But now with more than 4 or 8 cores, the problem is how do you break up the work? 9 women can't have a baby in a month. So if your process is still serialized, you still have to wait with 1 processor doing all the work and the others sitting idle. For example, if you encode a video, it is a very serialized process. I hear some work has been done to simultaneously encode macroblocks in parallel, but getting 8 processors to chew on a single video is an interesting problem.




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  • Captainobvvious
    Apr 8, 06:52 AM
    I don't know if anyone has explained Best Buy's actions at all and why they would hold back on selling stock the have yet.

    I run a branch for a construction supply company and am judged based on daily and monthly goals.

    It doesn't matter if I do three times my monthly goal this month if I don't hit goal at all next month. It doesn't make sense but it is the way business works. I have held orders that come in at the end of the month for the beginning of the next if I have already hit this month's goal so that I get a head start on next month's.

    For the manager at Best Buy he probably felt that it served him better to the corporate big wigs if he hit his goal every day rather than pass his goal one day and not reach it the next.

    Is it best for the COMPANY or for the CONSUMER? No... But in this world of sales and numbers managers tend to do what will make their bosses happy, which is to make sure that when they check the numbers on the spreadsheet every day they hit their numbers and don't get yelled at.




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  • art from a lack and white


  • Bilbo63
    Apr 19, 06:44 PM
    Which launched 6 months after the original iPhone...and was displayed in February of 2007 with an entirely different interface.

    The point is no one will ever confuse this with Apple's iPhone... But what Samsung is doing now is another story.

    If you look at each item that Apple takes exception with individually it seems silly, but when you put them all together in a single device it's a twin to the iPhone... An iClone.:rolleyes:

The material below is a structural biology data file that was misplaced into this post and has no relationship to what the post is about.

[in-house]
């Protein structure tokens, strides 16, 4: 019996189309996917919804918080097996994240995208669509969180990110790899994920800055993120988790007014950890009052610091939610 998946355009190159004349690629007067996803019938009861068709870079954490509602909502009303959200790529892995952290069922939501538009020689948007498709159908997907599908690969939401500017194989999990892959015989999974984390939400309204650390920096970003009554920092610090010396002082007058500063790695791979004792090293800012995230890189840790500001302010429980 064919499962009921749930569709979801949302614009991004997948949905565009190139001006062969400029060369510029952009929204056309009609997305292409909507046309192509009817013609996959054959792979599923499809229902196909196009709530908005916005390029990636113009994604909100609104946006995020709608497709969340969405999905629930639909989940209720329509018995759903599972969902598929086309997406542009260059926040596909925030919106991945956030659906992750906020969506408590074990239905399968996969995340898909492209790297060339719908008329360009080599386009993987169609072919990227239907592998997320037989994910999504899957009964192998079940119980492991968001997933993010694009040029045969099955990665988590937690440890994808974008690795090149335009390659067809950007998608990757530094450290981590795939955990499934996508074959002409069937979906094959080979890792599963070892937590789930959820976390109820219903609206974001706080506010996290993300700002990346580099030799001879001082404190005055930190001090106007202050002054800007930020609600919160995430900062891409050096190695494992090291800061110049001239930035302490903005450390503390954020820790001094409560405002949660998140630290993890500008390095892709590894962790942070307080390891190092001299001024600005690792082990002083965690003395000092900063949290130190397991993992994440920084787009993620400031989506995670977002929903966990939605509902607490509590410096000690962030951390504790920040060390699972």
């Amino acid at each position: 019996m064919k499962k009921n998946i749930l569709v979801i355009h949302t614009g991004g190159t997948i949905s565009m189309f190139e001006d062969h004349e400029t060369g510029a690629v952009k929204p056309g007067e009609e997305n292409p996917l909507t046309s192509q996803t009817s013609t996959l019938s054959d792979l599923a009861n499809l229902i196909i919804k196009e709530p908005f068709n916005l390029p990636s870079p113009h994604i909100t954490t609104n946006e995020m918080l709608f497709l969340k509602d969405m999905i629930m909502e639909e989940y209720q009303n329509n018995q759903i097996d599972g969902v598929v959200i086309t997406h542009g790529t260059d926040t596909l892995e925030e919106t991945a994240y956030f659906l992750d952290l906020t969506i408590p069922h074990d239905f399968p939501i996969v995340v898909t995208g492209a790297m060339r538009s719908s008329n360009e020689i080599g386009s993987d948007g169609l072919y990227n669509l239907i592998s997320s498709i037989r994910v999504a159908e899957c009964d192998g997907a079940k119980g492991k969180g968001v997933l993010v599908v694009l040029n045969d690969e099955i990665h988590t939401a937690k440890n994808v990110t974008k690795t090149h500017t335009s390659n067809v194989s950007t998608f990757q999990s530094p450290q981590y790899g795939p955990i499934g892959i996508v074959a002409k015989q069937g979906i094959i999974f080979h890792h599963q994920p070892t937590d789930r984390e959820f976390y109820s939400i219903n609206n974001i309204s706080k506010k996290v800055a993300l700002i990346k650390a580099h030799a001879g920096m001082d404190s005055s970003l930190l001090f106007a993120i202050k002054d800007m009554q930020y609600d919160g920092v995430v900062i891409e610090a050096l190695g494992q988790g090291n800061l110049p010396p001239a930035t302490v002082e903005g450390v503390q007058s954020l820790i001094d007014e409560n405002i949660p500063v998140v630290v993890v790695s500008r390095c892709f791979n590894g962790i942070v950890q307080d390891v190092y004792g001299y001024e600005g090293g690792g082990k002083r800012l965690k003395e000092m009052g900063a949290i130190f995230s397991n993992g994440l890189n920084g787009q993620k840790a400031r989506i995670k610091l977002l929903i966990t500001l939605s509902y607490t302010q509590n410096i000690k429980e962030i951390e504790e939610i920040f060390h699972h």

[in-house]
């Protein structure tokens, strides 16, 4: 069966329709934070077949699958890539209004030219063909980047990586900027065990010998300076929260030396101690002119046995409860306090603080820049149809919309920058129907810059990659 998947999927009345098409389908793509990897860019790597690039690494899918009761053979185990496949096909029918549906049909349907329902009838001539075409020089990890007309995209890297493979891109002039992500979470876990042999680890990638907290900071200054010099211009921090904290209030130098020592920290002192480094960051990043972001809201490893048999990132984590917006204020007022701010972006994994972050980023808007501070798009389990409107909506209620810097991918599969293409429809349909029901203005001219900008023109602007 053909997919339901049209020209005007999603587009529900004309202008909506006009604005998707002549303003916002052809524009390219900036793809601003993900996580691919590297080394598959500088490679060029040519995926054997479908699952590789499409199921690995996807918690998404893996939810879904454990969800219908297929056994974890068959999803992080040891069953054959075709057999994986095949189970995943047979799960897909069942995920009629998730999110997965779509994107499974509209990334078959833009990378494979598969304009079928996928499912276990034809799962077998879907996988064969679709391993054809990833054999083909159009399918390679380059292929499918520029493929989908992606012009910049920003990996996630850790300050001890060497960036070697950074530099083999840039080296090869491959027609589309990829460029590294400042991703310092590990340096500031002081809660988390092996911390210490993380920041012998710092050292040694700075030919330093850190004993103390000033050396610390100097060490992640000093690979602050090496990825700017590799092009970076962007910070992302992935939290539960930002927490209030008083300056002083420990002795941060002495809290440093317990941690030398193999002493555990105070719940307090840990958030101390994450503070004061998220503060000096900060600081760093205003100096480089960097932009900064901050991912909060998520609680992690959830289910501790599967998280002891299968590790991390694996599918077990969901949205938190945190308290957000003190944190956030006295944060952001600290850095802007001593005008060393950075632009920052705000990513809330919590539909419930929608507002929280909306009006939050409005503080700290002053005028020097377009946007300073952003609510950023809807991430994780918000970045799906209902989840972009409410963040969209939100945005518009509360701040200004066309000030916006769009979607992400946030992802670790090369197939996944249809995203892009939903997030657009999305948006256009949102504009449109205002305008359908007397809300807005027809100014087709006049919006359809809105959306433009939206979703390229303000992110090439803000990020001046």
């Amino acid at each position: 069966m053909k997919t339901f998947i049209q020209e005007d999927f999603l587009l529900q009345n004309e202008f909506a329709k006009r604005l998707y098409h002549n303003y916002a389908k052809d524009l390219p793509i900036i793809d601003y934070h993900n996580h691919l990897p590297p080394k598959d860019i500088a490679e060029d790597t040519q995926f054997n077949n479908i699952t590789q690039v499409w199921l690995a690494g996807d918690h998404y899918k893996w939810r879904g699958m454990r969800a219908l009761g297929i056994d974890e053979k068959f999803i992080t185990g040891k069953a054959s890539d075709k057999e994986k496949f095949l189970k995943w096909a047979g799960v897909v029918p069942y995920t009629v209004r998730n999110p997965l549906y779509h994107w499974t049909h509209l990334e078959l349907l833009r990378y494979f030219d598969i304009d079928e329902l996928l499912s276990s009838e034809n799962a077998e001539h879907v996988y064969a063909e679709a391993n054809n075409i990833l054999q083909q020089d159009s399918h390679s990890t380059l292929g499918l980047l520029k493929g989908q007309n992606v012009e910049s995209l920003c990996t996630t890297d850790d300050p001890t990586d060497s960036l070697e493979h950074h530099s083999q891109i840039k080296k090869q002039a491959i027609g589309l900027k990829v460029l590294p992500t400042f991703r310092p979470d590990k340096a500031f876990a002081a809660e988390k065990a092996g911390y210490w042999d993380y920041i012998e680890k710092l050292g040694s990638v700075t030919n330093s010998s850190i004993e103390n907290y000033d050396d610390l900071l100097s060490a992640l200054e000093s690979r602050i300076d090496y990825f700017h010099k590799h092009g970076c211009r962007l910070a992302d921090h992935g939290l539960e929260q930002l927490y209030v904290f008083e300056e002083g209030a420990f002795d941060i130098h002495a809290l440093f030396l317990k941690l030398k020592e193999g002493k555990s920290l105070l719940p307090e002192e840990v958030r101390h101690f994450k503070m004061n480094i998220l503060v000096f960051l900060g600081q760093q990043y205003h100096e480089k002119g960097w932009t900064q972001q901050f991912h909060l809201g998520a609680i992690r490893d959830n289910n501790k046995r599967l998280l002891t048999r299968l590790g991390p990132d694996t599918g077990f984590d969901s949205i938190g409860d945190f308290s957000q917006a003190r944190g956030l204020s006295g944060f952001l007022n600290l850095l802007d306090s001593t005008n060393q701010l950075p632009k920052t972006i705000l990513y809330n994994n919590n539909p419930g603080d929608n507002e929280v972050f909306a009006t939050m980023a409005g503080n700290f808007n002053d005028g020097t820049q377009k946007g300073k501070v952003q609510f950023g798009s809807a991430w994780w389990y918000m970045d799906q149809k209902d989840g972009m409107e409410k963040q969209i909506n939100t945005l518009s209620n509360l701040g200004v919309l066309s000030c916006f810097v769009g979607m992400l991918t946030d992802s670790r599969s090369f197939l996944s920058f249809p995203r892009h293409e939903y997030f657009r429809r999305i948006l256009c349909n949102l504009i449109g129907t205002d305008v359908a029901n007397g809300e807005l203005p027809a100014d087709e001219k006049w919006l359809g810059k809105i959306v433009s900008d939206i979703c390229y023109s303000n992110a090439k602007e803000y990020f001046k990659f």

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  • yellow lack and white


  • yoak
    Apr 11, 03:59 PM
    For the past three years, Apple's decisions in the professional market have been a bag of fail.

    Anyone else starting to get a sinking feeling?

    I don�t. Why would they even bother with a new version of FCS.
    I also think Thunderbolt is an indication that Apple are thinking of the pro segment.
    I do agree they have focused too much (from my perspective, probably not from the stockholders) on iDevices lately, but I don�t think they will abandon the pro market




    black and white caterpillar clip art. Clip Art Caterpillar.
  • Clip Art Caterpillar.


  • povman
    Aug 7, 05:46 PM
    From Vista Help:
    "Previous versions of files and folders are copies that Windows automatically saves as part of a restore point. Any file or folder that was modified since the last restore point was made (usually 24 hours earlier) is saved and made available as a previous version. You can use previous versions of files to restore files that you accidentally modified or deleted, or that were damaged."

    I can use this now but without childish animations. Simple right-click the folder and select "restore previous versions".

    from your description, the 'restore previous files' thing is more like backup&restore

    If apple really is using zfs in leopard, then time machine is going to be a lot more than just saving files and restoring them.... It's more like 'hey we got some extra disk space. instead of overwriting this file, lets write it somewhere else so the old version is still there :D'

    i.e. ALL versions of all files are saved until you run out of space, then you start to lose old stuff. Well i guess there might be some modifications so it only applies to certain files or something...

    i do hope they lose the space stars background on it though... replace it with a rotating spiral and i'd be happy :D




    G4DP
    Apr 27, 08:00 AM
    I thought they said that there was not any concerns?




    toddybody
    Apr 19, 02:37 PM
    Similarities aside...Samsung cannot be hurting Apple sales as a result of this line. Move on Apple




    mactoday
    Apr 6, 10:56 AM
    What is the obsession with back-lit keys?

    Do you actually look at the keyboard when you're typing?
    It's ****ing great option while working at night in bed.




    GuitarDTO
    Mar 31, 07:47 PM
    Polished like the pure Google, "optimized from the ground up for tablets" Honeycomb running on the XOOM right now?

    Yikes.

    No...polished like Android 2.2 vs. 1.0. I think my Droid had 2.0 when I got it, and just going from 2.0 to 2.1 to 2.2 they made huge strides. Google will get it right, and this is just another step towards that. Has iOS always had the polish that it has currently? (Asking honestly, I'm new to iPhone).




    Huntn
    Aug 17, 01:17 PM
    Shift was good, but i thought it was really easy. Its also very forgiving, you dont need to have a lot of driving skill to finish the top races because drifting is really easy to control, you can enter turns quite a bit faster than you should, and you'll have more money than you know what to do with.



    What you scale the difficulty up? On NFS:Shift, I started on easy A.I, quickly moved to normal, and am now doing most of my races on hard A.I. My car settings for traction and control and such is normal.